Ivana Brlić-Mažuranić (Ogulin, 18 April 1874 - Zagreb, 21 September 1938) is a Croatian writer who is recognized in Croatia and in the world as one of the most important writers for children.
She comes from the famous intellectual civic family of Mažuranić. Father Vladimir Mažuranić was a writer, lawyer and historian. Her grandfather was the famous politician, Croatian ban and poet Ivan Mažuranić, and her grandmother Aleksandra Mažuranić was the sister of the linguist and writer Dimitrije Demetra.
She studied privately and acquired an excellent education, including knowledge of foreign languages, so some of her first literary attempts were in French. With her family, she first moved from Ogulin to Karlovac, then to Jastrebarsko and finally to Zagreb.
When she married the lawyer and politician Vatroslav Brlić in 1892, Ivana moved to Brod na Savi (today Slavonski Brod), where she lived most of her life, which she dedicated to her family, education and literary work.
As a mother of seven children, she had the opportunity to get acquainted with the child's psyche and thus understand the purity and naivety of their world.
Raised in the national spirit with her husband Vatroslav, she is involved in public life in the circles of the leaders of the people's movement. Bishop Josip Juraj Strossmayer awarded her a gold medal for her anti-Hungarian efforts.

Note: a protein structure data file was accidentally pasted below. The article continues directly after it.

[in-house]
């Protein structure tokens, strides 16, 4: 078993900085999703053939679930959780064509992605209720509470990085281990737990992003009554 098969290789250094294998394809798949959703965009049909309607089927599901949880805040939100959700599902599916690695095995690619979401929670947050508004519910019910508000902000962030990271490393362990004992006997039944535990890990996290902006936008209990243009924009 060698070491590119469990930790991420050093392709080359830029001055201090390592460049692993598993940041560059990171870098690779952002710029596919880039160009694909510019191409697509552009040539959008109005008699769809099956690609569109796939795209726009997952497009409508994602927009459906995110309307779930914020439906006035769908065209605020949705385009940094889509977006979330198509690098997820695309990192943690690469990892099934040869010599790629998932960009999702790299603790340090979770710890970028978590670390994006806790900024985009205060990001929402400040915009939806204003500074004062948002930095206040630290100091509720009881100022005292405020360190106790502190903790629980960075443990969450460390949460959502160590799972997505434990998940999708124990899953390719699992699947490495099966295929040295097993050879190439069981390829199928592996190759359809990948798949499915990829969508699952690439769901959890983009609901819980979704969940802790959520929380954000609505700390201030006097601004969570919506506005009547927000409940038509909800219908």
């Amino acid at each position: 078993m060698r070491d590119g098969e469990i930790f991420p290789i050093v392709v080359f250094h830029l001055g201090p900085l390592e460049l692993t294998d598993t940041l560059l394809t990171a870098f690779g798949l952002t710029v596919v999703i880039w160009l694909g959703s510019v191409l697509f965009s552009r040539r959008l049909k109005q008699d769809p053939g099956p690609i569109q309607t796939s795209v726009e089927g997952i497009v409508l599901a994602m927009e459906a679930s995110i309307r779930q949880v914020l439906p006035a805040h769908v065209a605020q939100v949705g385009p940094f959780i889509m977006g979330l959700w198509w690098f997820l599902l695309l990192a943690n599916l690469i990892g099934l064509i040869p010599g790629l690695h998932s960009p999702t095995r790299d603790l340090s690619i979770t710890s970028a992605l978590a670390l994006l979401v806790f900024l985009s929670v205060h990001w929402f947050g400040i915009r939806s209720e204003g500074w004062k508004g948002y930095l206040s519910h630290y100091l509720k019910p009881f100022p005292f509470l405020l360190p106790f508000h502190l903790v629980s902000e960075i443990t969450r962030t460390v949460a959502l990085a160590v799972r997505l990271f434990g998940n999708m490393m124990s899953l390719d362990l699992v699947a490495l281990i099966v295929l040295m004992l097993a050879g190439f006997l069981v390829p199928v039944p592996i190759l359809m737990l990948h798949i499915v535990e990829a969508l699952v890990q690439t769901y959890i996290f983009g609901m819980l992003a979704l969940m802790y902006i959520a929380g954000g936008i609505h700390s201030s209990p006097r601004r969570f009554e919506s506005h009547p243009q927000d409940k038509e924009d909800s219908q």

Ivana published her first collection Valid and Invalid in 1902 in her own edition, for family and friends, in 1906 her book School and Holidays was published, in 1912 a book of poems Pictures, and the following year the Strange Adventures of Apprentice Hlapić was published. definitely drew attention to herself as a writer.
A real success followed in 1916 with the publication of Stories from Antiquity, inspired by Slavic mythology.
Ivana Brlić Mažuranić
The Academy nominated her twice (1931, 1938) for the Nobel Prize, accepting her in 1937 as its (corresponding) member as the first woman to be awarded such an honor.
Critics considered her prose a unique synthesis of life idealism, natural expression and delicacy of rare humor (A. G. Matoš), so although she wrote for children, she was praised by colleagues (A. B. Šimić, D. Domjanić) and literary historians (A. Barac).
The school book established the Ivana Brlić-Mažuranić Literary Prize in 1971 to promote literary creativity for children and youth.
Often called Croatian Andersen (for her virtuosity as a children's storyteller) and Croatian Tolkien (for reaching into the fantastic world of mythology) Ivana Brlić-Mažuranić, with her originality and freshness, stands side by side with the greats of world children's literature. Her works have been translated into all major world languages.
Yet, despite numerous families and literary successes, like many other acclaimed writers, she lived to see the end of her life - alone and lonely. During her life, she went to well-known health resorts to overcome health crises, but in a fit of depression, Ivana committed suicide in Zagreb's Srebrnjak Hospital in 1938.